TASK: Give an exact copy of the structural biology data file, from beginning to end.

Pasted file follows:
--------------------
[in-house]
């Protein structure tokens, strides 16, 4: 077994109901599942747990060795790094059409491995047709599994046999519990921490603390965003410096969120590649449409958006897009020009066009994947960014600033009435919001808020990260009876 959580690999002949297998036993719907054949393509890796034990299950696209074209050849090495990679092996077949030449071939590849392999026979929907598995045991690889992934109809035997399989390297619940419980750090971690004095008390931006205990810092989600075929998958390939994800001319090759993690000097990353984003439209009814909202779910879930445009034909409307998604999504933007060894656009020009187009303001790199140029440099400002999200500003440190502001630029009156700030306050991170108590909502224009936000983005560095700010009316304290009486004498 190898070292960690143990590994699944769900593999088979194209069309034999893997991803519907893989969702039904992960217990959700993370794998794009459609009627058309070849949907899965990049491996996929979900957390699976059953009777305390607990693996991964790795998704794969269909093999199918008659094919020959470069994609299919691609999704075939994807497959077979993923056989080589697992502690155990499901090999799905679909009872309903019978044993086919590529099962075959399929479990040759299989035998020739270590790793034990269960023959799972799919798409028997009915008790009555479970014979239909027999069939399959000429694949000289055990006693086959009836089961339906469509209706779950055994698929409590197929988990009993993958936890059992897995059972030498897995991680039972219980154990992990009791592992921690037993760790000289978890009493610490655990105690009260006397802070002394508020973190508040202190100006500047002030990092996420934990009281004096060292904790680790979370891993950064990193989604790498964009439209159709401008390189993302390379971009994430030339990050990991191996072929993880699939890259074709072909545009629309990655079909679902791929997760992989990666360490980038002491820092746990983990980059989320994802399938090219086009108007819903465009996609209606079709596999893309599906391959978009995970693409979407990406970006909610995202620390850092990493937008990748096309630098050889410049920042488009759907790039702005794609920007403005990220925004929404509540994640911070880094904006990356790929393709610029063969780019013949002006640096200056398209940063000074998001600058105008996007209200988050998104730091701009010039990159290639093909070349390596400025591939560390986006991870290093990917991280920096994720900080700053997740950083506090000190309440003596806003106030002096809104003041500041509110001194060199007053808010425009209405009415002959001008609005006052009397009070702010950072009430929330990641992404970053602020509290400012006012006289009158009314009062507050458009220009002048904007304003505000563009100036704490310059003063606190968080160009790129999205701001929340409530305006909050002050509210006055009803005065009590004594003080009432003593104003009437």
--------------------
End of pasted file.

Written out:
[in-house]
């Protein structure tokens, strides 16, 4: 077994109901599942747990060795790094059409491995047709599994046999519990921490603390965003410096969120590649449409958006897009020009066009994947960014600033009435919001808020990260009876 959580690999002949297998036993719907054949393509890796034990299950696209074209050849090495990679092996077949030449071939590849392999026979929907598995045991690889992934109809035997399989390297619940419980750090971690004095008390931006205990810092989600075929998958390939994800001319090759993690000097990353984003439209009814909202779910879930445009034909409307998604999504933007060894656009020009187009303001790199140029440099400002999200500003440190502001630029009156700030306050991170108590909502224009936000983005560095700010009316304290009486004498 190898070292960690143990590994699944769900593999088979194209069309034999893997991803519907893989969702039904992960217990959700993370794998794009459609009627058309070849949907899965990049491996996929979900957390699976059953009777305390607990693996991964790795998704794969269909093999199918008659094919020959470069994609299919691609999704075939994807497959077979993923056989080589697992502690155990499901090999799905679909009872309903019978044993086919590529099962075959399929479990040759299989035998020739270590790793034990269960023959799972799919798409028997009915008790009555479970014979239909027999069939399959000429694949000289055990006693086959009836089961339906469509209706779950055994698929409590197929988990009993993958936890059992897995059972030498897995991680039972219980154990992990009791592992921690037993760790000289978890009493610490655990105690009260006397802070002394508020973190508040202190100006500047002030990092996420934990009281004096060292904790680790979370891993950064990193989604790498964009439209159709401008390189993302390379971009994430030339990050990991191996072929993880699939890259074709072909545009629309990655079909679902791929997760992989990666360490980038002491820092746990983990980059989320994802399938090219086009108007819903465009996609209606079709596999893309599906391959978009995970693409979407990406970006909610995202620390850092990493937008990748096309630098050889410049920042488009759907790039702005794609920007403005990220925004929404509540994640911070880094904006990356790929393709610029063969780019013949002006640096200056398209940063000074998001600058105008996007209200988050998104730091701009010039990159290639093909070349390596400025591939560390986006991870290093990917991280920096994720900080700053997740950083506090000190309440003596806003106030002096809104003041500041509110001194060199007053808010425009209405009415002959001008609005006052009397009070702010950072009430929330990641992404970053602020509290400012006012006289009158009314009062507050458009220009002048904007304003505000563009100036704490310059003063606190968080160009790129999205701001929340409530305006909050002050509210006055009803005065009590004594003080009432003593104003009437």